This study indicates that CFS alters baroreceptor reflex functioning..(and was) accentuated in the patients with severe CFS….Arnold Peckerman (2003).
Wyller’s finding of reduced systolic blood pressure variability upon standing in ME/CFS and increased sympathetic nervous system activation suggested to him that the stress response system was approaching burnout and he proposed that it might collapse (ie not respond) under more severe stressors than standing.
(Such as exercise?…Is the ‘collapse’ in the ability to produce energy some ME/CFS patients demonstrate when they undergo a second-day of exercise testing the result of sympathetic nervous system ‘collapse’ ?)
The Pain of it All
Of all the autonomic measures tested, one – the baroreflex sensitivity (the ability to modulate blood pressure in response to stress) was highly associated with pain in the FM patients. That is, FM patients with more pain were less able to alter their blood pressure in response to stress than were patients with less pain.
As an added bonus, the more ‘adjustments’ ones baroreceptor’s made over time; ie the more active their baroreceptors were, the more tolerant of pain that individual was. The more sluggish the autonomic nervous system was the more likely that person was going to be in pain.
A reduced ability to regulate blood pressure in fibromyalgia appears to be associated with increased pain
What’s going on here? How could problems in the cardiovascular system be associated with more pain? In fact the relationship between increased baroreflex sensitivity and reduced pain and between low blood pressure and increased pain is well known. If you have lower blood pressure or if your cardiovascular system just does not respond to stress well, it’s likely you’re going to be in more pain.
It gets worse. Central sensitization and chronic pain are also associated with increased resting blood pressure -which can be found in both ME/CFS and fibromyalgia. If you have the weird combination of increased resting blood pressure/heart rate but a sluggish blood pressure response to stress; ie if you have the wired but tired syndrome found in ME/CFS/FM you’re on track for more pain…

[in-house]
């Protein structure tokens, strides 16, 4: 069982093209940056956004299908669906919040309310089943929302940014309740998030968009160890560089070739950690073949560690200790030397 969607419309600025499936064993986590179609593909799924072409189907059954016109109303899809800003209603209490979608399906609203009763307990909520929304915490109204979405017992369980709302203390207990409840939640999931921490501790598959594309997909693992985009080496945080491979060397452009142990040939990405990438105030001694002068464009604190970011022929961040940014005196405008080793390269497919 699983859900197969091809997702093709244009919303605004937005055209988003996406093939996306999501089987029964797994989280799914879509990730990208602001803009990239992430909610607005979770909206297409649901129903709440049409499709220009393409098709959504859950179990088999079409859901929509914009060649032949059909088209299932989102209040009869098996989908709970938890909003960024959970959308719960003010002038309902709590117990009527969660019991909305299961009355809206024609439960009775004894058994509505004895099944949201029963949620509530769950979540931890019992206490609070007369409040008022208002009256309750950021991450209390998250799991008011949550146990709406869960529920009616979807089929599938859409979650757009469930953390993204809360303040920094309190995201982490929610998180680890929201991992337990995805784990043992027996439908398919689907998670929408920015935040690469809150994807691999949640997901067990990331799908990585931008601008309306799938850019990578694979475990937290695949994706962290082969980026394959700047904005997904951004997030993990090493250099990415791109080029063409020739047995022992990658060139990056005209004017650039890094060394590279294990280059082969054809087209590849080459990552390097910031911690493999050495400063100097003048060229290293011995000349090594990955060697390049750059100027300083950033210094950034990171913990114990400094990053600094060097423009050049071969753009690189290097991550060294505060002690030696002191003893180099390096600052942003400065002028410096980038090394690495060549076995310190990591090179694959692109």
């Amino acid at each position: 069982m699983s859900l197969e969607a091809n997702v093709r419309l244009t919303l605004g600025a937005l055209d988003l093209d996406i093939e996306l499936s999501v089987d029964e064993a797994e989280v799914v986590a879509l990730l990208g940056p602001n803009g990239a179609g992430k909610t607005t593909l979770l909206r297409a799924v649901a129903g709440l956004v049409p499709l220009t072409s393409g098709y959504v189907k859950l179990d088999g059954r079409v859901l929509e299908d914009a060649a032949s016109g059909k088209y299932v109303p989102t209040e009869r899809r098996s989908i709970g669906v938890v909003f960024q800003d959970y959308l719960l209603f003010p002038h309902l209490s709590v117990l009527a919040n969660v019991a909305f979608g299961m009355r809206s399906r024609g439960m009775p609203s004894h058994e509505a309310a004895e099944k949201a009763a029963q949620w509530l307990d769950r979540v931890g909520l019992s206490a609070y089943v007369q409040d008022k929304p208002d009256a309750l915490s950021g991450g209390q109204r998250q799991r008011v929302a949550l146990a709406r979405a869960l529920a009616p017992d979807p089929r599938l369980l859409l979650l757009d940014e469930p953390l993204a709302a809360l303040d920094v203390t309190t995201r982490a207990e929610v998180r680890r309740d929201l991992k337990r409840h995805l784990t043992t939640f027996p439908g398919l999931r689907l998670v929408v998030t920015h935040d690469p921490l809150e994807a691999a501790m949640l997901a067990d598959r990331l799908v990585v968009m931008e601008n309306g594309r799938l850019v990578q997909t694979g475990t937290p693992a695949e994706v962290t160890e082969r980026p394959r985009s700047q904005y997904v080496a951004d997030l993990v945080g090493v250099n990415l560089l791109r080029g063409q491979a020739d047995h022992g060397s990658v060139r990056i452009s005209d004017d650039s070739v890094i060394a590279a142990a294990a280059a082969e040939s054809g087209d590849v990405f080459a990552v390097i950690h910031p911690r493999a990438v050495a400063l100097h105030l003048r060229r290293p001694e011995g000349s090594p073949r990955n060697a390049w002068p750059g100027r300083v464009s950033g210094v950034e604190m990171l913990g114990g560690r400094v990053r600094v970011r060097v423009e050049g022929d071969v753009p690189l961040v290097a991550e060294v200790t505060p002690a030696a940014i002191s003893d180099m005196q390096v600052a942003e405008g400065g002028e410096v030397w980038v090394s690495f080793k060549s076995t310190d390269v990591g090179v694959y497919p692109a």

The significant role the autonomic nervous system plays in pain production in FM/ME/CFS suggests getting it under control could be very helpful.
Nobody knows what’s causing this but some attention has been drawn to the ‘rostroventral medulla’ in the deep brain which controls both hypersensitivity to touch and temperature and the baroreflex response. Some researchers believe constant pain signals from the body cause neurons to grow that somehow intermix both pain and cardiovascular signals.
Let’s end this on the happy note that lower baroreflex responsiveness is associated with increased risk of cardiovascular events (eg. heart attack and stroke). Several studies suggest people with ME/CFS have indices associated with increased cardiovascular risk.
Simply being in pain gives your ability to think a hit. The cognitive and pain problems people with fibromyalgia experience appear to be associated with a sluggish autonomic nervous system.
Despite being ‘on’ most of the time the autonomic nervous system in FM tends to poop out when faced with stress. That’s unfortunate as reduced ANS functioning during activity and increased ANS activity when resting are both associated with increased pain. The low blood pressure sometimes found in FM can increase pain levels further.
Constant pain signals from the body that cause neurons to mistakenly intermix signals could be contributing to the pain, cognitive and autonomic nervous system problems in ME/CFS/FM.